Nilkhant Mahadev, Lakhapar




The site is also located in the Anjar taluka of the district. The Banyan (Ficus benghalensis) is the prominent species and as per the local people the oldest tree is about 500 years old. The Banyan tree is worshiped by the local people from a very long time. Apart from worshipping, the site is also used as a resting site and entertainment place during the summer season. It also provides shelter for many avian species and other animals.






Shravan Kavadiya, Anjar















Sharvan Kavadiya is a unique natural site of India, hosting the inland mangrove vegetation. There are only eight recorded inland mangroves found in the world among which this mangrove is the first recorded inland mangrove of India. This inland mangrove is also the first recorded sacred grove of Gujarat. The site is land locked and is located on the fringe of the Great Rann of Kachchh, Gujarat. The site is situated about 100 km from the Arabian Sea. It is a well known historical and sacred place. As per the local community, the site was believed to be visited mangrove by Shravan Kumar during Treta Yuga (mentioned in the holy Ramayana). He came to the site for collecting water for his parents. At the same time, King Dashrath went there for hunting and accidently killed Sharvan kumar.



Avicevvia marina is the only mangrove species in the inland mangrove. About two decades ago, the site had more than a hundred very old Avicennia trees. The super cyclone of 1998 in the Gulf of Kachchh, felled more than 90 trees of the site. The site is now degraded due to natural and anthropogenic pressure.






Gangeshwar Mahadev Temple, Mau Moti




The site is located in the Mandvi taluka of Kachchh district. The area is located in the arid part of the district. About 150 years ago, the natural fresh water was flowing above the land surface. Due to the presence of natural flow of fresh water, the site was known as Ganga by the villagers. A Lord Shiva temple was established 200 years ago and named as Gangeshwar Mahadev. The site has a large number of old tamarind trees (Tamarindus indica), locally called Imli and many Banyan (Ficus benghalensis) trees. As per the villagers, from the last 100 years the surface water flow of the area was closed and the ground water level is also depleted. The site has more than 10 very old wells are found which are used as a only source of fresh water by the people. Nowadays, the ground water level of the area is about 400 feet as per the villagers.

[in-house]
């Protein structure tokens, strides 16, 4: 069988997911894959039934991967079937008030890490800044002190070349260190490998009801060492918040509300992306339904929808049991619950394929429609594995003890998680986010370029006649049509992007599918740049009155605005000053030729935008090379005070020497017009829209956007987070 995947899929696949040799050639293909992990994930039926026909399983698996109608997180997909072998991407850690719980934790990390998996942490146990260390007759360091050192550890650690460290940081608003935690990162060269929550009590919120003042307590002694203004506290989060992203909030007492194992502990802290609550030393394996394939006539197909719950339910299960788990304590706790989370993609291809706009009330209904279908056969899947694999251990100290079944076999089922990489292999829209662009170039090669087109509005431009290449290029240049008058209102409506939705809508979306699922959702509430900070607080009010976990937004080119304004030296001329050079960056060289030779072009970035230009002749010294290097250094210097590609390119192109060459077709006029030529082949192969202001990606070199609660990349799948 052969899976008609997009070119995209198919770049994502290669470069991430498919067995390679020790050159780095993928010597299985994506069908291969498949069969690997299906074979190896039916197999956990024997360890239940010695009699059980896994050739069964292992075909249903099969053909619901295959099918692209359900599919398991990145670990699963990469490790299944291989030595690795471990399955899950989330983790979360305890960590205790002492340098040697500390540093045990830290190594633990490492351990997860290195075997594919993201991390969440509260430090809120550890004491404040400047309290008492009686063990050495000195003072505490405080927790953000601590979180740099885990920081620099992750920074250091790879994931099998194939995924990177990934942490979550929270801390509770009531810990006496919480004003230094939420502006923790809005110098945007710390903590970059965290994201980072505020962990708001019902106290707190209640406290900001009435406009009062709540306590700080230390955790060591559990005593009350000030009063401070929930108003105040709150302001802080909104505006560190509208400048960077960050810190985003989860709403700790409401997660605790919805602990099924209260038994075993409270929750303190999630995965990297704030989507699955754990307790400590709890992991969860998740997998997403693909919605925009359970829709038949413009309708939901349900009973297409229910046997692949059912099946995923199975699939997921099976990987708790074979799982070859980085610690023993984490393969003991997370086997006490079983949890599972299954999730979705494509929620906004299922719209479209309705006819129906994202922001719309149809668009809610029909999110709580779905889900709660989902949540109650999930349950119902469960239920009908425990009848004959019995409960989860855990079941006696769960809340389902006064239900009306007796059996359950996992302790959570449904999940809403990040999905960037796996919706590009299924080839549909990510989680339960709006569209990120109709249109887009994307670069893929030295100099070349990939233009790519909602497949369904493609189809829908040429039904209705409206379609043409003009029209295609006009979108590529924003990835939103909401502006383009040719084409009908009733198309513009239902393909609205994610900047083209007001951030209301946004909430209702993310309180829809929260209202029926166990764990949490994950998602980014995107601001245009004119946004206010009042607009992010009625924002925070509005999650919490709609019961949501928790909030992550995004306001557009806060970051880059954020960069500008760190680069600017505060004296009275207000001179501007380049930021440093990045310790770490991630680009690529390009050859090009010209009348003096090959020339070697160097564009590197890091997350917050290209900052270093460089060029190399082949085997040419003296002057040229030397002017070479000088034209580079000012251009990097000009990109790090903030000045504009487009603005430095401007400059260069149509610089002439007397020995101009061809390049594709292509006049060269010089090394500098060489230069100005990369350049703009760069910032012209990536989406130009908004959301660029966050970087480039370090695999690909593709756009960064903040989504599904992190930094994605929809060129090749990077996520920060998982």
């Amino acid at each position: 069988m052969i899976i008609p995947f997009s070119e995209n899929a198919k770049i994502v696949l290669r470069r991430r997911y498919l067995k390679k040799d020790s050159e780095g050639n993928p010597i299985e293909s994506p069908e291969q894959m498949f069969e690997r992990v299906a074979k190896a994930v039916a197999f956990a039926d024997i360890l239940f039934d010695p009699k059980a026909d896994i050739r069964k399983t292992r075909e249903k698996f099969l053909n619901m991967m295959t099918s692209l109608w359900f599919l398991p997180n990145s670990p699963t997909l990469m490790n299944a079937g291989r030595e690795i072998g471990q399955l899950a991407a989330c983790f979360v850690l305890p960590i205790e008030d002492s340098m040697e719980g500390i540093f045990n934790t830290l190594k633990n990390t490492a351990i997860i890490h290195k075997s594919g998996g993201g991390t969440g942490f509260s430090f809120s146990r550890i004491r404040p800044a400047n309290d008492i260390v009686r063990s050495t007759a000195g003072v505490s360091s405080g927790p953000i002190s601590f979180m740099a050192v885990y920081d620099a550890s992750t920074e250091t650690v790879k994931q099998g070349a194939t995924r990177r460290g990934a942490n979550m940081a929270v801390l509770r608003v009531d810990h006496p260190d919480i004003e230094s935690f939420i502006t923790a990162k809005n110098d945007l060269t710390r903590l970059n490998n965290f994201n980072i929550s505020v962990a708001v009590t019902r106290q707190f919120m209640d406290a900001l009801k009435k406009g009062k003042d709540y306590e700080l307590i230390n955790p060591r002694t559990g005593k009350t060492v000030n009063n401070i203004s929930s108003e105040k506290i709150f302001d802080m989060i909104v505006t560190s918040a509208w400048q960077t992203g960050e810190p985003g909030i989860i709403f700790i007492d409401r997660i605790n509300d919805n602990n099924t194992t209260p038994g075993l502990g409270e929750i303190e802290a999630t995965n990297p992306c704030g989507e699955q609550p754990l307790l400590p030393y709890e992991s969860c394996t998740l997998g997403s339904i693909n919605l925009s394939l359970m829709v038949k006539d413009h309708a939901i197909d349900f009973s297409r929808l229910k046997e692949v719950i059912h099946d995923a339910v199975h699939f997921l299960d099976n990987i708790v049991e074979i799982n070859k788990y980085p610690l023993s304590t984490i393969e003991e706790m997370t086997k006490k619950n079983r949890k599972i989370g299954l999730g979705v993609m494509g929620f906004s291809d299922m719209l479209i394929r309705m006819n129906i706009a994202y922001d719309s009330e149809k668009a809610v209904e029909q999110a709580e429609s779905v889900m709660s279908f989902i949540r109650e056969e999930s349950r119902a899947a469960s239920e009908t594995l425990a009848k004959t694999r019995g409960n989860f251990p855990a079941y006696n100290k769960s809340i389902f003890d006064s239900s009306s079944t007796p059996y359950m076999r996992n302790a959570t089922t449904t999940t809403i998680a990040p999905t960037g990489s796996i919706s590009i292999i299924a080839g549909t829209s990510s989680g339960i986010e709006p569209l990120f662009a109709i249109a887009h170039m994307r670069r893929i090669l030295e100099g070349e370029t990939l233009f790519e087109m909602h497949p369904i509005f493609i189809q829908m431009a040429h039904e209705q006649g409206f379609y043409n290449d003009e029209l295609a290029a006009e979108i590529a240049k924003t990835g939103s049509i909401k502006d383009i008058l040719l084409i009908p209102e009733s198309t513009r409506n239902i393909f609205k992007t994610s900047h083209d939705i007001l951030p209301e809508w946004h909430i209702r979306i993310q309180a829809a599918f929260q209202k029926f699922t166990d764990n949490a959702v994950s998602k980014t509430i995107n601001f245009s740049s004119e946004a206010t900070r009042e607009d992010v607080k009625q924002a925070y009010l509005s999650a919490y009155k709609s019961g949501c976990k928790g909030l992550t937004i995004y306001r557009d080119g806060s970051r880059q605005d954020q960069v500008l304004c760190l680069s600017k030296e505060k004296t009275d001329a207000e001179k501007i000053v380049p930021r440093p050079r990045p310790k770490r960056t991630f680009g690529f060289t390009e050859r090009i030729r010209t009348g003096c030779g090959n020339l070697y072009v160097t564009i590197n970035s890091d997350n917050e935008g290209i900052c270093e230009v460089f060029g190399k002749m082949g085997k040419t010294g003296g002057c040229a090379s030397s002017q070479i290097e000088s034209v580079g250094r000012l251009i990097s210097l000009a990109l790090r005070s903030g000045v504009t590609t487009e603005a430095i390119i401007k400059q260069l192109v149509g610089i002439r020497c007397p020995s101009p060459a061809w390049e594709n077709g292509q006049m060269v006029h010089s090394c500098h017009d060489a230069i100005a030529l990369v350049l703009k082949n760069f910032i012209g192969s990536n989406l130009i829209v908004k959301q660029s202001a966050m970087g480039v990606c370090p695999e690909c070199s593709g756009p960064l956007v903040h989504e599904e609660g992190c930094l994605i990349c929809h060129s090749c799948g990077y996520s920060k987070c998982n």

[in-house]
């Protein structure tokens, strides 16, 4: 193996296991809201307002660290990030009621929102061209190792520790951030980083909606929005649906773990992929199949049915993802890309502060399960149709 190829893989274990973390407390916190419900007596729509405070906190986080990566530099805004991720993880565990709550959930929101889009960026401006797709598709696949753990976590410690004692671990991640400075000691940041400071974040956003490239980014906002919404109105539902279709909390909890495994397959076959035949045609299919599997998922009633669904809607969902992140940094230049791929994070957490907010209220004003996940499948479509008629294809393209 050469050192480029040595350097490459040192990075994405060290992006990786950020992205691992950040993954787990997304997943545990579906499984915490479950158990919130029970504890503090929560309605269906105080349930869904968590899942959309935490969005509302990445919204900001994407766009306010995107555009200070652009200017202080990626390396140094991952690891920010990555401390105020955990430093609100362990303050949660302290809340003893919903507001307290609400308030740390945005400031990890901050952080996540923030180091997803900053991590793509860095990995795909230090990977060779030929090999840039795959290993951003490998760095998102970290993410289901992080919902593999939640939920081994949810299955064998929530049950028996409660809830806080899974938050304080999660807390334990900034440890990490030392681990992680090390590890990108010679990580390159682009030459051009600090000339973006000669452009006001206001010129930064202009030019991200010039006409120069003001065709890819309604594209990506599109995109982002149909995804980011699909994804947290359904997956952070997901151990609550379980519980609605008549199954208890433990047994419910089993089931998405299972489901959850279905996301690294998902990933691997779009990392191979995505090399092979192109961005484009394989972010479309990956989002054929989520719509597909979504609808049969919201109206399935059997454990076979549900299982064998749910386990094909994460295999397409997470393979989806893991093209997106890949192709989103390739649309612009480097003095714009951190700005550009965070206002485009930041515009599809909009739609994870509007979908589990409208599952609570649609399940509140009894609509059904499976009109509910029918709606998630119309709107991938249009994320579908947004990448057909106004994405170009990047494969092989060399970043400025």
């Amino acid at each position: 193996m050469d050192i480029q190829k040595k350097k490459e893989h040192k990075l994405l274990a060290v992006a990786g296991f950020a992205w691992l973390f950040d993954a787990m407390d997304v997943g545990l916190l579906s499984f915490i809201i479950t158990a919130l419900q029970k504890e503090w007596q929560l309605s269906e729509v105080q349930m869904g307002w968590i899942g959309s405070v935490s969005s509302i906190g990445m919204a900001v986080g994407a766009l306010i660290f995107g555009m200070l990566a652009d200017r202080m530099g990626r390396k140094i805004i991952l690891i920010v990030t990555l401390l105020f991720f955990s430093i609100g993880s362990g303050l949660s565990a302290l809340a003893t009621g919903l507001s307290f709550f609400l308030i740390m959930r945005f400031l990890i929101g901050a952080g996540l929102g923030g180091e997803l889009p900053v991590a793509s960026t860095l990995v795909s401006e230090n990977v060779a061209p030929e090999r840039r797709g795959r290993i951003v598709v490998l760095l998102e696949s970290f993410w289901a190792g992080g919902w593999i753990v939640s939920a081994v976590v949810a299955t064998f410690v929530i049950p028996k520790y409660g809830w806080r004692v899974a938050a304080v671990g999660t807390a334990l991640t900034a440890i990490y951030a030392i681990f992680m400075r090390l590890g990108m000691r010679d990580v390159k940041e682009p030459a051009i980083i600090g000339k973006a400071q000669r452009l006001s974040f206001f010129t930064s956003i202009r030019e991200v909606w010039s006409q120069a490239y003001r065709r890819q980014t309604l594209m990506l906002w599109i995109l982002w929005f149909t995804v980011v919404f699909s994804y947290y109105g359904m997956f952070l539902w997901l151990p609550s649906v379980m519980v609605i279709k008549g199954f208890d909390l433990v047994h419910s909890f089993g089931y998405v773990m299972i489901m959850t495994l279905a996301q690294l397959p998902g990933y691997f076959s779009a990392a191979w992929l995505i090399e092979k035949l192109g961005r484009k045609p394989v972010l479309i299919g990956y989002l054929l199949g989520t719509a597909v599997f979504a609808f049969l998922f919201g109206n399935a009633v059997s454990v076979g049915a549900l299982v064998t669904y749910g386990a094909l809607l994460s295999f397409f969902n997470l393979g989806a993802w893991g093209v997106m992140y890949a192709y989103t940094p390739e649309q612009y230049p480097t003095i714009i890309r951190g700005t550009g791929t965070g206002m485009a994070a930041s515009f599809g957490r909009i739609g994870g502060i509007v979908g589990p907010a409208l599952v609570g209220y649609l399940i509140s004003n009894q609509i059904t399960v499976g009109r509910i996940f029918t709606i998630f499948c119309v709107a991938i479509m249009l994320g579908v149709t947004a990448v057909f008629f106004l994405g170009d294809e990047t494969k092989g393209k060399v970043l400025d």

Pir Bari, Jangai, Nakhatrana













About 100 years ago, the king used to levy tax upon the landlords in the form of 1/3 rd yield of the net crop produce in a year. At that time, there was a Fhakir along with his family who refused to pay the tax; as a consequence, the officials from the King’s court assassinated the entire family. Subsequently, the officials tried to collect the crop yield of Sesam from the Fhakir’s field but the entire crop automatically burnt. This came as a surprise to the entire villagers and officials. Thereafter, the place was recognized as a sacred place by all the villagers. The site has a large number of Salvadora Sp., locally called as Pilu. For protection from evil activities, the villagers are performing a ritual every year in the site. During the time of performing the ritual the villagers tie a string around the entire village boundary. The villagers are protecting and worshipping the grove due to the past tradition.





Swami Narayan Temple, Juna Dhamarka, Anjar



The villagers highlighted that once upon a time, Lord Swami Narayan had meditated and performed some rituals underneath the tree Prosopis cineraria, locally called as Khijdo. Since then the site is a holy place for the local community and the villagers worship the tree.





Sati Mata Temple, Jura, Bhuj



It is believed that a woman committed Sati here ritual after her husband’s death. The sacred tree, Prosopis cineraria (Khijdo) is naturally grown on the same place which is being worshipped by all the villagers. Hence the temple is known as Sati Mata Temple in Nirona village. Apart from the Khijdo, many old neem trees are found at the site.




Phool Shah Pir Dada, Nirona, Nakhatrana












It is a unique Dargah of the Hindu clan which is being worshipped by both the Hindu and Muslim communities. It is well managed by the local communities. The site has many natural species like Cordia Sp. (Gundi), Salvadora Sp. (Pilu) and Prosopis cineraria (Khijdo).





Jai Shri Dada Garibnath, Nakhatrana




In ancient times, children used to throw mango seeds willfully on the Saint who was meditating underneath the mango trees. The saint meditation was disturbed and he uttered curse causing the mango trees to be transformed into tamarind trees. After this incident, no mango trees are allowed to be grown in this area.





Gebal Shah Pir, Bhimasar, Bhachau




It is one of the sacred places in the taluka and the site is worshiped by both Hindu and Muslim communities. The tree species like; Salvadora Sp. (Pilu) and Moringa Sp. (drumstick) are prominent species of this place. Apart from these trees, many other species are found the site and shelter the wildlife.



The above mentioned natural sites in the district are few which are mostly managed by traditional practices by the local communities. In addition to the cultural and religious importance, the sites also provide habitat for many wildlife species and biodiversity. Since the last two decades, the anthropogenic pressure like intensive agriculture, urbanization, industrialization and infrastructural development have increased in the district which impacts the survival of these natural sites. Therefore, an intensive management plan for each site and public awareness about the sites is a pre-requisite to conserve these natural sites in the district.